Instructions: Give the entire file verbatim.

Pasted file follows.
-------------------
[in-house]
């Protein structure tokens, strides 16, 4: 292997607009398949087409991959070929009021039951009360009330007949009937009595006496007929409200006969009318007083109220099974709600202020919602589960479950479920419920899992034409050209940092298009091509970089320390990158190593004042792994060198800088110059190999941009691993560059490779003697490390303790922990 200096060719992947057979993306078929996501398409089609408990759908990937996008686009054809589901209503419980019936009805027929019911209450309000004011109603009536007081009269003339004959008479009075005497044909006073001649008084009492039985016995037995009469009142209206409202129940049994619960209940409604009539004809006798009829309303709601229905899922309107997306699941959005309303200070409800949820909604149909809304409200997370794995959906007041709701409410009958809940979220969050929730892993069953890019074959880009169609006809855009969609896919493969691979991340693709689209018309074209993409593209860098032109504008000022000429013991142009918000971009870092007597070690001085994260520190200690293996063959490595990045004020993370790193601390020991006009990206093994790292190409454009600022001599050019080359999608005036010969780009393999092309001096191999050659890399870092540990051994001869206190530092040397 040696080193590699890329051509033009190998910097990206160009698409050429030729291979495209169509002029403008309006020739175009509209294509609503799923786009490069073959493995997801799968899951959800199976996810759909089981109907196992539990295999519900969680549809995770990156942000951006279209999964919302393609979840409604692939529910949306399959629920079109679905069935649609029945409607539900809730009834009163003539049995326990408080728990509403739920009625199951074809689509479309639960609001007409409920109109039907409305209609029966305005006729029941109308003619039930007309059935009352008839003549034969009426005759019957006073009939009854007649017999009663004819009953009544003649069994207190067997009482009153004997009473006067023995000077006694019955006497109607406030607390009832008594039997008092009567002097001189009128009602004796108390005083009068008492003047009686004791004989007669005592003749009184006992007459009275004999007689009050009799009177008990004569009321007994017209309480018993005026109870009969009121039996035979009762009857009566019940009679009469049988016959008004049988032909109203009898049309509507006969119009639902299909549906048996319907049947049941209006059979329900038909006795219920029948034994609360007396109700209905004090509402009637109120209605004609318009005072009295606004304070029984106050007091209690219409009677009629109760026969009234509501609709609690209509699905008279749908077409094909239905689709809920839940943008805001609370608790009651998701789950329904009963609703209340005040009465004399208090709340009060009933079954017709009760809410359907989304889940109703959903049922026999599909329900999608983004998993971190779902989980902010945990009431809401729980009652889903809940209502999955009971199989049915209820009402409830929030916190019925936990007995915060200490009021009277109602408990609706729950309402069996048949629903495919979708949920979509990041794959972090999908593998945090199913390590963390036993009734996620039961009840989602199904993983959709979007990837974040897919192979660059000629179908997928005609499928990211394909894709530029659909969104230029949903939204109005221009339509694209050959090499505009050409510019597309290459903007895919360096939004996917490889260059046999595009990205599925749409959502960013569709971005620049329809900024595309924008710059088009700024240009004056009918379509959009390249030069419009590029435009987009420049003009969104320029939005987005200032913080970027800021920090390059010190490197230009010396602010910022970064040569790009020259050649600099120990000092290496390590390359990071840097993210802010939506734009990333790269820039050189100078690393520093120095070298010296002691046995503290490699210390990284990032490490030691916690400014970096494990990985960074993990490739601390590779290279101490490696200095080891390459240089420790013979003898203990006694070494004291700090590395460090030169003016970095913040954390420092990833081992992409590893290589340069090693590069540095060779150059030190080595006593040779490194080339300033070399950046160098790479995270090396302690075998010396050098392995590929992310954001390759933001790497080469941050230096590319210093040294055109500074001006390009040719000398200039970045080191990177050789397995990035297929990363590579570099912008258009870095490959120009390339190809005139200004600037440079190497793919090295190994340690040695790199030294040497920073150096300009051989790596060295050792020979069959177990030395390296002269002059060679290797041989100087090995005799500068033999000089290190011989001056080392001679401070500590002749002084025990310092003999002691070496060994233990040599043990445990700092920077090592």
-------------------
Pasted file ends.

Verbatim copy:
[in-house]
């Protein structure tokens, strides 16, 4: 292997607009398949087409991959070929009021039951009360009330007949009937009595006496007929409200006969009318007083109220099974709600202020919602589960479950479920419920899992034409050209940092298009091509970089320390990158190593004042792994060198800088110059190999941009691993560059490779003697490390303790922990 200096060719992947057979993306078929996501398409089609408990759908990937996008686009054809589901209503419980019936009805027929019911209450309000004011109603009536007081009269003339004959008479009075005497044909006073001649008084009492039985016995037995009469009142209206409202129940049994619960209940409604009539004809006798009829309303709601229905899922309107997306699941959005309303200070409800949820909604149909809304409200997370794995959906007041709701409410009958809940979220969050929730892993069953890019074959880009169609006809855009969609896919493969691979991340693709689209018309074209993409593209860098032109504008000022000429013991142009918000971009870092007597070690001085994260520190200690293996063959490595990045004020993370790193601390020991006009990206093994790292190409454009600022001599050019080359999608005036010969780009393999092309001096191999050659890399870092540990051994001869206190530092040397 040696080193590699890329051509033009190998910097990206160009698409050429030729291979495209169509002029403008309006020739175009509209294509609503799923786009490069073959493995997801799968899951959800199976996810759909089981109907196992539990295999519900969680549809995770990156942000951006279209999964919302393609979840409604692939529910949306399959629920079109679905069935649609029945409607539900809730009834009163003539049995326990408080728990509403739920009625199951074809689509479309639960609001007409409920109109039907409305209609029966305005006729029941109308003619039930007309059935009352008839003549034969009426005759019957006073009939009854007649017999009663004819009953009544003649069994207190067997009482009153004997009473006067023995000077006694019955006497109607406030607390009832008594039997008092009567002097001189009128009602004796108390005083009068008492003047009686004791004989007669005592003749009184006992007459009275004999007689009050009799009177008990004569009321007994017209309480018993005026109870009969009121039996035979009762009857009566019940009679009469049988016959008004049988032909109203009898049309509507006969119009639902299909549906048996319907049947049941209006059979329900038909006795219920029948034994609360007396109700209905004090509402009637109120209605004609318009005072009295606004304070029984106050007091209690219409009677009629109760026969009234509501609709609690209509699905008279749908077409094909239905689709809920839940943008805001609370608790009651998701789950329904009963609703209340005040009465004399208090709340009060009933079954017709009760809410359907989304889940109703959903049922026999599909329900999608983004998993971190779902989980902010945990009431809401729980009652889903809940209502999955009971199989049915209820009402409830929030916190019925936990007995915060200490009021009277109602408990609706729950309402069996048949629903495919979708949920979509990041794959972090999908593998945090199913390590963390036993009734996620039961009840989602199904993983959709979007990837974040897919192979660059000629179908997928005609499928990211394909894709530029659909969104230029949903939204109005221009339509694209050959090499505009050409510019597309290459903007895919360096939004996917490889260059046999595009990205599925749409959502960013569709971005620049329809900024595309924008710059088009700024240009004056009918379509959009390249030069419009590029435009987009420049003009969104320029939005987005200032913080970027800021920090390059010190490197230009010396602010910022970064040569790009020259050649600099120990000092290496390590390359990071840097993210802010939506734009990333790269820039050189100078690393520093120095070298010296002691046995503290490699210390990284990032490490030691916690400014970096494990990985960074993990490739601390590779290279101490490696200095080891390459240089420790013979003898203990006694070494004291700090590395460090030169003016970095913040954390420092990833081992992409590893290589340069090693590069540095060779150059030190080595006593040779490194080339300033070399950046160098790479995270090396302690075998010396050098392995590929992310954001390759933001790497080469941050230096590319210093040294055109500074001006390009040719000398200039970045080191990177050789397995990035297929990363590579570099912008258009870095490959120009390339190809005139200004600037440079190497793919090295190994340690040695790199030294040497920073150096300009051989790596060295050792020979069959177990030395390296002269002059060679290797041989100087090995005799500068033999000089290190011989001056080392001679401070500590002749002084025990310092003999002691070496060994233990040599043990445990700092920077090592």